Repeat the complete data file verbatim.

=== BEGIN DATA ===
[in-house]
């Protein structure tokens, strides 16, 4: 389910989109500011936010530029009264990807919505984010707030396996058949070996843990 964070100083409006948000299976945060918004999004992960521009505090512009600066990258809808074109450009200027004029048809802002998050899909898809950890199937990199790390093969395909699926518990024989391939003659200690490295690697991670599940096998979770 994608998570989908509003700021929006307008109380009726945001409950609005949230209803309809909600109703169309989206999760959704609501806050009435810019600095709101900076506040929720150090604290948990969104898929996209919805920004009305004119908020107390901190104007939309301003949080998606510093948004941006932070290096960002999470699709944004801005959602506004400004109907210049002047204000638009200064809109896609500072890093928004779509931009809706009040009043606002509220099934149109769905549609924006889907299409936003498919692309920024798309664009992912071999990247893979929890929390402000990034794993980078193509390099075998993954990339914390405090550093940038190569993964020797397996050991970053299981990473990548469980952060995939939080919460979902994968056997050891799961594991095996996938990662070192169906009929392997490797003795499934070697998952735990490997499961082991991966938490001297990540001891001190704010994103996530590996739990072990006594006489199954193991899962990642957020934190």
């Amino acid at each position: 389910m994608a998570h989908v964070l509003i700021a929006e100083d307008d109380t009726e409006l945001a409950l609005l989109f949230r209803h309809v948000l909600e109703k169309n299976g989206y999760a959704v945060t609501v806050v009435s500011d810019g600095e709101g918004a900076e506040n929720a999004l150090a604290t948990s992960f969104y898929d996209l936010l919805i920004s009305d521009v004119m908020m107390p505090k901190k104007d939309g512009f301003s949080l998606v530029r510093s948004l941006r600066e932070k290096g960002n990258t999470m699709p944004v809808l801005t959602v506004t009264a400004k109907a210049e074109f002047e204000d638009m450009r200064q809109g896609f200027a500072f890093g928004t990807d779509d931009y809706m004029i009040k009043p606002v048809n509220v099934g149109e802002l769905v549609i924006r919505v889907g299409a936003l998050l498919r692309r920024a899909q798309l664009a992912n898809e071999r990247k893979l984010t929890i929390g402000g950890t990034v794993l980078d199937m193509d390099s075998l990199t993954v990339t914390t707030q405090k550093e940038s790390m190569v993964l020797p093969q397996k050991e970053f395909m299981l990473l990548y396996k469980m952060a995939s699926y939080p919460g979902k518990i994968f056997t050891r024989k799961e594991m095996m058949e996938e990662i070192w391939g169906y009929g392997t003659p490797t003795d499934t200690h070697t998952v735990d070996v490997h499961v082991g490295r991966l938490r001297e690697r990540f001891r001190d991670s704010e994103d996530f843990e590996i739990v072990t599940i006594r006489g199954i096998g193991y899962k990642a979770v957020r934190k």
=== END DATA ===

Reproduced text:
[in-house]
């Protein structure tokens, strides 16, 4: 389910989109500011936010530029009264990807919505984010707030396996058949070996843990 964070100083409006948000299976945060918004999004992960521009505090512009600066990258809808074109450009200027004029048809802002998050899909898809950890199937990199790390093969395909699926518990024989391939003659200690490295690697991670599940096998979770 994608998570989908509003700021929006307008109380009726945001409950609005949230209803309809909600109703169309989206999760959704609501806050009435810019600095709101900076506040929720150090604290948990969104898929996209919805920004009305004119908020107390901190104007939309301003949080998606510093948004941006932070290096960002999470699709944004801005959602506004400004109907210049002047204000638009200064809109896609500072890093928004779509931009809706009040009043606002509220099934149109769905549609924006889907299409936003498919692309920024798309664009992912071999990247893979929890929390402000990034794993980078193509390099075998993954990339914390405090550093940038190569993964020797397996050991970053299981990473990548469980952060995939939080919460979902994968056997050891799961594991095996996938990662070192169906009929392997490797003795499934070697998952735990490997499961082991991966938490001297990540001891001190704010994103996530590996739990072990006594006489199954193991899962990642957020934190």
């Amino acid at each position: 389910m994608a998570h989908v964070l509003i700021a929006e100083d307008d109380t009726e409006l945001a409950l609005l989109f949230r209803h309809v948000l909600e109703k169309n299976g989206y999760a959704v945060t609501v806050v009435s500011d810019g600095e709101g918004a900076e506040n929720a999004l150090a604290t948990s992960f969104y898929d996209l936010l919805i920004s009305d521009v004119m908020m107390p505090k901190k104007d939309g512009f301003s949080l998606v530029r510093s948004l941006r600066e932070k290096g960002n990258t999470m699709p944004v809808l801005t959602v506004t009264a400004k109907a210049e074109f002047e204000d638009m450009r200064q809109g896609f200027a500072f890093g928004t990807d779509d931009y809706m004029i009040k009043p606002v048809n509220v099934g149109e802002l769905v549609i924006r919505v889907g299409a936003l998050l498919r692309r920024a899909q798309l664009a992912n898809e071999r990247k893979l984010t929890i929390g402000g950890t990034v794993l980078d199937m193509d390099s075998l990199t993954v990339t914390t707030q405090k550093e940038s790390m190569v993964l020797p093969q397996k050991e970053f395909m299981l990473l990548y396996k469980m952060a995939s699926y939080p919460g979902k518990i994968f056997t050891r024989k799961e594991m095996m058949e996938e990662i070192w391939g169906y009929g392997t003659p490797t003795d499934t200690h070697t998952v735990d070996v490997h499961v082991g490295r991966l938490r001297e690697r990540f001891r001190d991670s704010e994103d996530f843990e590996i739990v072990t599940i006594r006489g199954i096998g193991y899962k990642a979770v957020r934190k």